Russian Tu-95 “Bear” Bombers Hit Daesh Terrorist Camps With KH-101 Cruise Missiles In Long Range Strike

Sep 27 2017 - 11 Comments
By Tom Demerly

Cruise Missile Attack from Russia Avenges Lieutenant General Valery Asapov Death.

Russian long-range Tupolev Tu-95 “Bear” bombers launched cruise missile strikes against targets said to be controlled by Daesh Takfiri terrorists in the Syrian provinces of Deir al-Zour and Idlib on Sept. 26, 2017.

The strikes were largely in retaliation for the death of a high-level Russian commander in the region, Lieutenant General Valery Asapov. Asapov was most recently reported as commander of the 5th Red Banner Army. He was posted to Syria on special assignment as a senior military adviser. Lieutenant General Asapov died in a mortar attack by Daesh terrorists during operations outside Dayr al-Zawr over the weekend. Asapov’s death happened approximately 450 kilometers (280 miles) northeast of Damascus, the Syrian capital. Some Russian internet blogs have partially blamed U.S. interference, including intelligence leaks in the region, for Lieutenant General Asapov’s death.

The bombers that conducted the long-range cruise missile strikes were Russian Air Force Tu-95MS “Bear H” or “MSM” version aircraft likely belonging to the 184th Guards Heavy Bomber Regiment, named the “Sevastopol” regiment, after the historic siege of Sevastopol from 1941-42. The aircraft are the most modern examples of the aging Tupolev turboprop strategic bomber that first flew in 1952. The TU-95MSM first saw combat over Syria in November, 2016.

The Russian Tu-95 is roughly analogous to the U.S. B-52 Stratofortress eight engine all turbojet strategic bomber that made its first flight in the same year. By contrast, the Tu-95 uses four unique turboprop powerplants turning large, counter-rotating propellers. The Russians settled on turboprops with the Tupolev trademark contra-rotating propellers to improve un-refueled range while maintaining relatively high speed. Benefits of the Tupolev/Kuznetsov powered turboprops include relatively high speed and extremely long-range. The TU-95 has an unrefueled range of 9,400 miles compared the U.S. B-52 range of “only” 8,800 miles, roughly 7% less range than the “Bear”. Speeds between the U.S. B-52, B-2 Spirit stealth bomber and decidedly non-stealthy Tu-95 are similar, with the B-52 having a top speed of about 644 MPH, the B-2 Spirit at about 628 MPH and the Russian TU-95 at a relatively competitive 575 MPH even with its turboprop engines compared to the jet-powered B-52 and B-2. Top speed difference between the Russian Tu-95 and the American B-2 is only about 8%.

The Tu-95MS bombers used the new Russian KH-101 cruise missile in the attacks on Deir al-Zour and Idlib on Tuesday.

The KH-101 is a recently developed long range cruise missile roughly analogous to the U.S. Tomahawk family of cruise missiles. Eight KH-101 cruise missiles can be carried by a Tu-95 bomber, although video from the recent Syrian strike only showed four of the missiles on the Tu-95 MS aircraft.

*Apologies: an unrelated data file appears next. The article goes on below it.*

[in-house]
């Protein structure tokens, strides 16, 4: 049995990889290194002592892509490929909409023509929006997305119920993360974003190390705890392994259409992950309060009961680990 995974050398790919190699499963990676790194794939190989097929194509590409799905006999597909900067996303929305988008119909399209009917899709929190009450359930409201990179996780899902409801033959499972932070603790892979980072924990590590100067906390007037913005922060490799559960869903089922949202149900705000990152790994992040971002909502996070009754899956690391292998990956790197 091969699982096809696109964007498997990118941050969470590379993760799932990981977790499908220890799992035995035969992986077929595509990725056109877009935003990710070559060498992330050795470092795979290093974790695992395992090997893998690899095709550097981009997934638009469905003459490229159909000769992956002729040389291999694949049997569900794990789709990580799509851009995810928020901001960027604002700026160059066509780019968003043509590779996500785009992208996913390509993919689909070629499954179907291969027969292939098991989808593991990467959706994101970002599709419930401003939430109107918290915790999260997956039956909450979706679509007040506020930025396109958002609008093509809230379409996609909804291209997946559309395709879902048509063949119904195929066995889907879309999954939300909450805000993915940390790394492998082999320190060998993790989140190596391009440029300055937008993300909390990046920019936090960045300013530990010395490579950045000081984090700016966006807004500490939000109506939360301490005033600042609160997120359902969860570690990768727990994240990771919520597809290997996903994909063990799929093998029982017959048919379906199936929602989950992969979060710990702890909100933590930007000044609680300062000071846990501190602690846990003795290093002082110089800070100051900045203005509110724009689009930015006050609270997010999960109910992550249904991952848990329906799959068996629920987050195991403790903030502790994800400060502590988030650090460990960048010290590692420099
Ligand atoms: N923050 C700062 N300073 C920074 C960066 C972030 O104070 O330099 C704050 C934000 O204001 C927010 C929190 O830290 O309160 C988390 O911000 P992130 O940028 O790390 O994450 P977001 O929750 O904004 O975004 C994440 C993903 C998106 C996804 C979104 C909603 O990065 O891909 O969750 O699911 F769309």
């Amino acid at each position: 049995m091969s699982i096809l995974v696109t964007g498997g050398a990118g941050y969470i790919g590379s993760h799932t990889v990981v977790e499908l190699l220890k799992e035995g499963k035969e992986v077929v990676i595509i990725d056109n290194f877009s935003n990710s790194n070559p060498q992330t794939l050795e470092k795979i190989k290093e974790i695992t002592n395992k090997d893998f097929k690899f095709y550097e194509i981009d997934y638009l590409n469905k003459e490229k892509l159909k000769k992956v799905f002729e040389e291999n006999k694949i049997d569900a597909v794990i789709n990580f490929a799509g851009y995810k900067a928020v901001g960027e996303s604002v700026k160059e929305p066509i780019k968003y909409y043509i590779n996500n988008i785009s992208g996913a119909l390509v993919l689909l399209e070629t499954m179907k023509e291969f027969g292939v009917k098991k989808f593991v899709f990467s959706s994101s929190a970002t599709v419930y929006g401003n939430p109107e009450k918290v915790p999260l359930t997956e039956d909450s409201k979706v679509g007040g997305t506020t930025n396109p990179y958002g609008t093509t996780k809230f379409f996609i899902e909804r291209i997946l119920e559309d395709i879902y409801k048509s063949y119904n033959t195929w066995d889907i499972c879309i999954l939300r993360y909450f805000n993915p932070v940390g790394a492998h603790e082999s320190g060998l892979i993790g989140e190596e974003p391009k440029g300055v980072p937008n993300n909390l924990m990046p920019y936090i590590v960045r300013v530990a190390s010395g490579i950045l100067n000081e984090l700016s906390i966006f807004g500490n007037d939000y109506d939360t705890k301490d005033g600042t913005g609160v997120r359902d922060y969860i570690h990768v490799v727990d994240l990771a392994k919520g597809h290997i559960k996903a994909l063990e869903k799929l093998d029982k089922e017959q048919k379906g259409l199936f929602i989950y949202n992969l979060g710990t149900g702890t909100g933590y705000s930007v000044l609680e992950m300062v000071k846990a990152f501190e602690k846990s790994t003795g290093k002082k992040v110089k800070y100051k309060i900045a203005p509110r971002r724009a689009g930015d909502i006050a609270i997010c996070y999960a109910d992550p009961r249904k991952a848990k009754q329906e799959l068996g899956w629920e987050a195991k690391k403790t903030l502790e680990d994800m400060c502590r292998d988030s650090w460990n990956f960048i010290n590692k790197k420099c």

The new Russian KH-101 stealth, long-range cruise missile was used in the strike. (Photo: Russian Air Force)

The KH-101 cruise missile has an effective combat range of 2,790-3,000 miles (about 4,500+ kilometers) and can carry a variety of different warheads depending on the target to be struck. This newest of the Russian cruise missiles is reported to have low-observable (“stealth”) characteristics and is capable of adjusting its targeting while in flight to the assigned target. It’s accuracy is reported as “within 10 meters”. Russian media reports showed the missiles striking large buildings as well as encampments in the Syrian desert.

The Russian Bear/KH101 strikes on Deir al-Zour and Idlib were escorted by a number of some version of Sukhoi Su-27 fighter aircraft as the strike package flew over Iran and Iraq on the way to the missile launch point.

Top image credit: Russia Air Force

  • arpete29

    Amazing 👍 Bears are still useful despite their old age

  • Ilya Kurenkov

    Great article, but I notice that different authors make one common mistake: they all call Tu-95MS to be an ageing design, quoting that first Tu-95 first flew in fifties. In fact this is not correct.
    Tu-95MS is almost entirely new design, that flew for the first time in 1981.
    It is based on heavily reworked naval Tu-142M with new engines, avionics and even fuselage.
    Unlike late models of B-52, Tu-95MS were not just an upgraded early airframes, but were built from scratch.
    Thus, Tu-95MSs are actually one of the most modern heavy bombers in the world.

    • Tom Demerly

      Hello Ilya, thank you for posting this. I had no idea to be honest. Appreciated Sir.

    • Mongee Phase

      Interesting. Thanks for the insight.

  • xfrgtr


  • dave falkner

    If they have an airplane with a camera right above the target, why did they use cruise missiles?

    • rats123

      Most likely a drone.

    • Ethan Mclean

      Maybe it was a drone ???

  • really?

    Leroy…? Wait for it…..

  • Uniform223

    It still boggles my mind that the Bear and the BUFF are still flying and will continue to fly well into this 21st century. Both designs were drawn up in the mid 50s!

    A Bear and a BUFF flying tandem would be an AWESOME photo!

  • Ethan Mclean

    Cause regional conflicts like this have always been a testing ground for new armaments. Besides, russians do use gravity bombs there most of the time anyway.